Unions demand that Senate consider Obama’s Supreme Court nominee

WASHINGTON – The Amalgamated Transit Union and the AFL-CIO are demanding the Republican-run U.S. Senate do its duty and hold confirmation hearings and a vote on whomever President Obama nominates to the U.S. Supreme Court.

Whether the solons will listen is debatable. Majority Leader Mitch McConnell, R-Kent., says Obama should leave the decision on who will replace the late Justice Antonin Scalia to the next president. But Sen. Charles Grassley, R-Iowa, chair of the Judiciary Committee – which will hold the hearings – is less dogmatic. He’ll wait to see who Obama nominates.

Union leaders said McConnell can’t pick and choose which presidential election, including this year’s, determines when to fill a Supreme Court vacancy.

“Sen. McConnell and the GOP presidential candidates are politicizing Scalia’s passing and disgracing our Constitution,” said ATU President Larry Hanley. “They have it backwards. The American people took a presidential vote in 2012 and McConnell and his cohorts can’t pick which election counts” when it comes to having a president pick High Court nominees.

“Working people will not tolerate their partisan attempt to nullify President Obama’s constitutional right to appoint a successor to Justice Scalia. We will not let that stand. We call on the Senate to fulfill their constitutional responsibility and give Obama’s nominee a fair and timely hearing,” Hanley concluded.

AFL-CIO President Richard Trumka agreed. He called McConnell’s plan “appalling.”

He added “the Supreme Court is not a game and the Constitution is not a toy.

“Republican leaders in and out of the Senate must act as U.S. leaders, regardless of party affiliation. The American people do not want them to politicize such a vital responsibility. They want them to carry out their constitutional duty to their country,” he said.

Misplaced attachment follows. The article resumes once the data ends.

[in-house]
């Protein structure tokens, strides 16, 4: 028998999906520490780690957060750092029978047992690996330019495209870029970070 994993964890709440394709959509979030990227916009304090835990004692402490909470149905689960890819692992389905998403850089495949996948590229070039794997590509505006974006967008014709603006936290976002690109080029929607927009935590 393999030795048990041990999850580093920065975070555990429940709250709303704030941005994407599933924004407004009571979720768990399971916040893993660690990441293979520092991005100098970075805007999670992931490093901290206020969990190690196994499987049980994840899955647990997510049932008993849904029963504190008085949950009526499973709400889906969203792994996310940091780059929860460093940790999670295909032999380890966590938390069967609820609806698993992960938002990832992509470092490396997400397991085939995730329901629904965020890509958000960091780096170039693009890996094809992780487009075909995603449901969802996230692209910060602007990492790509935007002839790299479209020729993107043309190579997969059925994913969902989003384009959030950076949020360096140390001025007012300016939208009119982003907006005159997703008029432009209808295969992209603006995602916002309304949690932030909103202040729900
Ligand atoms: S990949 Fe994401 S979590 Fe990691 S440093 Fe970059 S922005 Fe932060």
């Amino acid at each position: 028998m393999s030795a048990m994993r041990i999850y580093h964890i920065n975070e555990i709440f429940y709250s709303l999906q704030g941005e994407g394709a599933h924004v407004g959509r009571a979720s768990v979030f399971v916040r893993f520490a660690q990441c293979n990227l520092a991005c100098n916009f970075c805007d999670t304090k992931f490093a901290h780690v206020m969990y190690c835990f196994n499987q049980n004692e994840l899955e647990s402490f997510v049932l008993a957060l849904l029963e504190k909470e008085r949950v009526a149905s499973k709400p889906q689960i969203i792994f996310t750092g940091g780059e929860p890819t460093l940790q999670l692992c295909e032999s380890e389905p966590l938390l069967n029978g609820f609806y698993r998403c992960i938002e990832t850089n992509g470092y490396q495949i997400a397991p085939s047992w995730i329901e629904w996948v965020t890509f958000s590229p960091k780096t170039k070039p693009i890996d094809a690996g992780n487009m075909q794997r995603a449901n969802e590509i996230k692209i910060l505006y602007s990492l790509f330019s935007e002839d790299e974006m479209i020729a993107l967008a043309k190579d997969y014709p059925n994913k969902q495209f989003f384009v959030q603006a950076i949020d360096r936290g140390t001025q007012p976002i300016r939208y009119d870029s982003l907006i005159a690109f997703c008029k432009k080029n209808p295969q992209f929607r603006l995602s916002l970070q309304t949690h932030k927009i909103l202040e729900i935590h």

Scalia, 79, died the weekend of Valentine’s Day. As the intellectual leader of the court’s conservative bloc, his death leaves the fate of a number of key cases up in the air.

One is Friedrichs vs. California Teachers Association, which justices heard in January. The case, brought by the virulently anti-worker anti-union right wing National Right to Work Committee – and nine dissident teachers it recruited – challenges public worker unions’ right to collect “agency fees” from non-members they represent. It’s the top labor case this year.

If the right wing wins Friedrichs, overturning more than 40 years of law, all state and local government bodies, from school boards on up, would become “right to work” fiefdoms and “free riders” – workers who take union services without paying for them – would proliferate. The court then seemed to be weighted 5-4 for Friedrichs, with Scalia in the five.

Besides the Scalia vacancy, Obama or his successor could nominate, and send to the Senate, other Supreme Court hopefuls. Three other justices are at least 77 years old.

Photo: Susan Walsh/AP


Mark Gruenberg
Mark Gruenberg

Award-winning journalist Mark Gruenberg is head of the Washington, D.C., bureau of People's World. He is also the editor of the union news service Press Associates Inc. (PAI). Known for his reporting skills, sharp wit, and voluminous knowledge of history, Mark is a compassionate interviewer but tough when going after big corporations and their billionaire owners.